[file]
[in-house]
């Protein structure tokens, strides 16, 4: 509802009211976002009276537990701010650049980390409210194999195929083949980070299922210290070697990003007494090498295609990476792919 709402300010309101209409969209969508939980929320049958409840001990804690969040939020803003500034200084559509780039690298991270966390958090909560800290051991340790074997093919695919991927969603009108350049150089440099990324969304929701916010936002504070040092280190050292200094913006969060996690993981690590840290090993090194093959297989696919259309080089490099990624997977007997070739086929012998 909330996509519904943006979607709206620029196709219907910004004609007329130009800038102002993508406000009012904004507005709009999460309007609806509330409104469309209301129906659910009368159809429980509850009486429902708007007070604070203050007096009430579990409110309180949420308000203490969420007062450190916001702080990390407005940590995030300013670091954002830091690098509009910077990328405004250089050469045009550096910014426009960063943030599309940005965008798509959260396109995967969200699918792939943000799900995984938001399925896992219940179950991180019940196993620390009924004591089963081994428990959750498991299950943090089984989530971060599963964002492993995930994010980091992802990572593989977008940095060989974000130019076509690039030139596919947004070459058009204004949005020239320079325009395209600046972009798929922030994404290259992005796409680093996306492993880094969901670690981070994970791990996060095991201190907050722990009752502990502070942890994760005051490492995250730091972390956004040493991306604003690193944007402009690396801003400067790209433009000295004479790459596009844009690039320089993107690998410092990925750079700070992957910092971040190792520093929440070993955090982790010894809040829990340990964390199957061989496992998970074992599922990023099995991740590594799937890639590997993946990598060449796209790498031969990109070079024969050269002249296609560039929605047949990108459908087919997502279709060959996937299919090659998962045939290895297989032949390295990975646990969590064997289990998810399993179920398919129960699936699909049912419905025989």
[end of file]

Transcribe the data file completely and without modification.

[in-house]
């Protein structure tokens, strides 16, 4: 509802009211976002009276537990701010650049980390409210194999195929083949980070299922210290070697990003007494090498295609990476792919 709402300010309101209409969209969508939980929320049958409840001990804690969040939020803003500034200084559509780039690298991270966390958090909560800290051991340790074997093919695919991927969603009108350049150089440099990324969304929701916010936002504070040092280190050292200094913006969060996690993981690590840290090993090194093959297989696919259309080089490099990624997977007997070739086929012998 909330996509519904943006979607709206620029196709219907910004004609007329130009800038102002993508406000009012904004507005709009999460309007609806509330409104469309209301129906659910009368159809429980509850009486429902708007007070604070203050007096009430579990409110309180949420308000203490969420007062450190916001702080990390407005940590995030300013670091954002830091690098509009910077990328405004250089050469045009550096910014426009960063943030599309940005965008798509959260396109995967969200699918792939943000799900995984938001399925896992219940179950991180019940196993620390009924004591089963081994428990959750498991299950943090089984989530971060599963964002492993995930994010980091992802990572593989977008940095060989974000130019076509690039030139596919947004070459058009204004949005020239320079325009395209600046972009798929922030994404290259992005796409680093996306492993880094969901670690981070994970791990996060095991201190907050722990009752502990502070942890994760005051490492995250730091972390956004040493991306604003690193944007402009690396801003400067790209433009000295004479790459596009844009690039320089993107690998410092990925750079700070992957910092971040190792520093929440070993955090982790010894809040829990340990964390199957061989496992998970074992599922990023099995991740590594799937890639590997993946990598060449796209790498031969990109070079024969050269002249296609560039929605047949990108459908087919997502279709060959996937299919090659998962045939290895297989032949390295990975646990969590064997289990998810399993179920398919129960699936699909049912419905025989």